Dharavi Shelter (Mumbai)
The Dharavi Shelter is a space dedicated to children and elderly residents living in New Transit Camp Nagar in Dharavi, Mumbai, India.
|Drawing workshop at the Dharavi Shelter. Click here for more photos.|
|Dharavi’s New Transit Camp is a lively neighbourhood with a diverse population. See more photos.
|URBZ Office in Dharavi NewTransit Camp.|
|URBZ members Dipti (architect) and Himanshu S (artist) with Paul Raphael in the back of the Dharavi Shelter, taking about future plans for a bookstore/library with a tea room on top.|
|Plan for a simple brick structure next to the Shelter which could host a library/bookstore and a small team room on top.|
We are giving art classes to about 50 children every Sunday and would like to expand our activities. In addition to the drawing workshops, we want to screen movies and offer lunch to the children attending the shelter. Subsequently, we would like to offer photography and computer classes. We are looking for support to purchase art material, buy chairs, tables and shelves, offer lunch to 50 to 60 street children every day, hire a part-time animator and build a bookstore/library and a tearoom for all the residents. Even very small amounts can help the shelter a lot. For instance for $2 we can buy a nice crayon box, for $20 we can offer a simple lunch for 60 kids, with $200 we can purchase plastic tables and chairs for the shelter and with $2,000 we can build a new brick structure to host the library!
Dharavi is one of Mumbai’s most celebrated and misunderstood neighbourhoods. The media often wrongly describes it as the largest slum in Asia. Recently, the award winning movie ‘Slumdog Millionaire’ bestowed lots of global attention on it since several of its defining moments were shot in Dharavi’s dense and labyrinthine streets. Hundreds of thousands of migrants came to Dharavi over four generations ago with little else but a fierce desire to survive and live a life of dignity. Through their enterprise they transformed a piece of marshy land into a highly productive neighbourhood – an economic powerhouse, by all accounts but also a place of cultural hybridization, social emancipation and urbanistic innovation. Unfortunately, the city of Mumbai did not always empathize with Dharavi’s potential. Dharavi still suffers from lack of infra-structural support, continued social prejudices and the exigencies of electoral politics.
URBZ members have been working in Dharavi for a few years, notably organizing participatory workshops and urban design studios, researching and writing about its organic development and its architectural organization, and advocating against the Dharavi Redevelopment Project initiated by the Government of Maharashtra. In February 2008, we launched www.dharavi.org which soon became the most comprehensive source of information on Dharavi and an active social network used by many in Dharavi and from the rest of the world. It was visited 200,000 times since its launch.
In September 2009, we opened an office in New Transit Camp, which is a very dynamic and crowded neighourhood in Dharavi. The population of New Transit Camp is extremely mixed with Christians, Muslims and Hindus, many of whom originally came from the states of Karnataka, Tamil Nadu and Maharashtra and live side by side. Our landlord, Paul Raphael is an active member of the Communal Harmony movement which started after the 1992-1993 Bombay riots. He is deeply involved in the social life of the neighbourhood. Just as we moved into our new office, Paul inherited a 200 m2 plot of land a few meters down the street. He asked us to help create a social club which would host activities for children and the elderly.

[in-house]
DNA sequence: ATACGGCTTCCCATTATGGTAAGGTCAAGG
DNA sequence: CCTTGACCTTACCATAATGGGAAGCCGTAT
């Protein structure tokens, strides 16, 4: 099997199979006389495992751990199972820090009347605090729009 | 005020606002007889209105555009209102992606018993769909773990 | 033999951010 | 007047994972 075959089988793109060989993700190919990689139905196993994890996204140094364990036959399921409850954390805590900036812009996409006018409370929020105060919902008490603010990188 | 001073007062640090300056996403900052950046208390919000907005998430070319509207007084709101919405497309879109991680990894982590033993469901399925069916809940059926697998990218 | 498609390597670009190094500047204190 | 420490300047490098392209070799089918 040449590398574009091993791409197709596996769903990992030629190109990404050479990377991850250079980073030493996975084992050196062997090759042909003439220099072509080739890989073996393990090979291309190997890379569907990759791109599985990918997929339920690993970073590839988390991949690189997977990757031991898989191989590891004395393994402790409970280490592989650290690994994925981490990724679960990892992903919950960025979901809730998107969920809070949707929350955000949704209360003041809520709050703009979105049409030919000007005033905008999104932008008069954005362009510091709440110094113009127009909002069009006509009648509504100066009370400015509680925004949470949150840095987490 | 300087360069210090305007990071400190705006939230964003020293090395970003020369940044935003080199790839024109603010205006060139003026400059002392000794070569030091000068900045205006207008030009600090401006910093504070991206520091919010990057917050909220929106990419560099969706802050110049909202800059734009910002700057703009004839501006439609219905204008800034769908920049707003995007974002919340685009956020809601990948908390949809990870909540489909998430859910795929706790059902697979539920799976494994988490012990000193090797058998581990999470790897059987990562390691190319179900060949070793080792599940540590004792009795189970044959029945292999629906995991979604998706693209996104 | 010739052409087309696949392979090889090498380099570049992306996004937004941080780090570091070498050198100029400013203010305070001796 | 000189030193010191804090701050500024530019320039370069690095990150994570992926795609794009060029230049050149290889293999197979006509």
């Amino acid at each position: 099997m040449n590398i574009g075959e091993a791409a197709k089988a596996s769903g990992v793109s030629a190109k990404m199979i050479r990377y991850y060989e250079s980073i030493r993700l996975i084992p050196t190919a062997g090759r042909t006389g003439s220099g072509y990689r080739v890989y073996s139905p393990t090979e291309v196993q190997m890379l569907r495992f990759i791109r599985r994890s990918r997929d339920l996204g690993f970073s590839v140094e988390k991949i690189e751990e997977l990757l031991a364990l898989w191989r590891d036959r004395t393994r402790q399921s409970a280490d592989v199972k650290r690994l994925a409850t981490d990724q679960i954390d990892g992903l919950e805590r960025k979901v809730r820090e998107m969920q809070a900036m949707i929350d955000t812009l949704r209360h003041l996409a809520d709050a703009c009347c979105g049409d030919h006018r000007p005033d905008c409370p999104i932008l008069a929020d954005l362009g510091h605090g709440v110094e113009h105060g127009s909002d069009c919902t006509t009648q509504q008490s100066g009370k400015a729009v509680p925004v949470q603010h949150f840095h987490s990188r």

We would like to share this project with more people who could help us realize it. Our dream is to see this little patch evolve into a dynamic and animated space in which children, the elderly and all those concerned, use it create a public sphere within Dharavi which demonstrates the special spirit of this unique part of Mumbai’s history. We would also like this space to become a bridge between residents of Dharavi and visitors from outside. Once the basic needs are covered (material for the classes, lunch for the kids and a salary for an animator), we would like to open a team room open to all elderly, youth, locals and outsiders. It goes without saying that all the contributors to the Shelter’s project will be more than welcome to visit us in Dharavi, when they travel to India!
Paul’s motivation of creating this space is a testimony to the willingness of Dharavi residents to improve their living standards. It is very special to see how children respond with so much electric enthusiasm to the tiniest gestures we can make. It will be as special to actually start documenting the experiences of the several elderly residents who have lived in Dharavi all their lives, once the space starts getting used by them as well.
Do help us in any which way you can and come and see this little space grow through your support. Donations can be made by credit card, via our Paypal account (just click on the link below), by check or by wire transfer via partner organizations in the US and Japan (see instructions).
Checks can be written to American India Foundation which has US tax deductable status (501-C3). On the left it should say that they are for Asia Initiatives URBZ project. A message should be sent to URBZ giving the amount and date the check sent. The address is given below:
Mr. Venkatesh Raghavendra
CFO, American India Foundation
216, E. 45th Street, 7th Floor,
New York, NY 10017
Alternatively, bank transfers can be made in Japan to Asia Initiatives. A message should be sent to URBZ giving the amount and date the check sent. The bank transfer information is given below:
Bank Name: Sumitomo Mitsui Banking Corporation
Branch: Roppongi Branch #619
Account #: 7399351
Account Name: Tokutei_hieirikatsudo_hojin Asia Initiatives
(トクテイヒエイリカツドウホウジン アジア イニシアティブズ)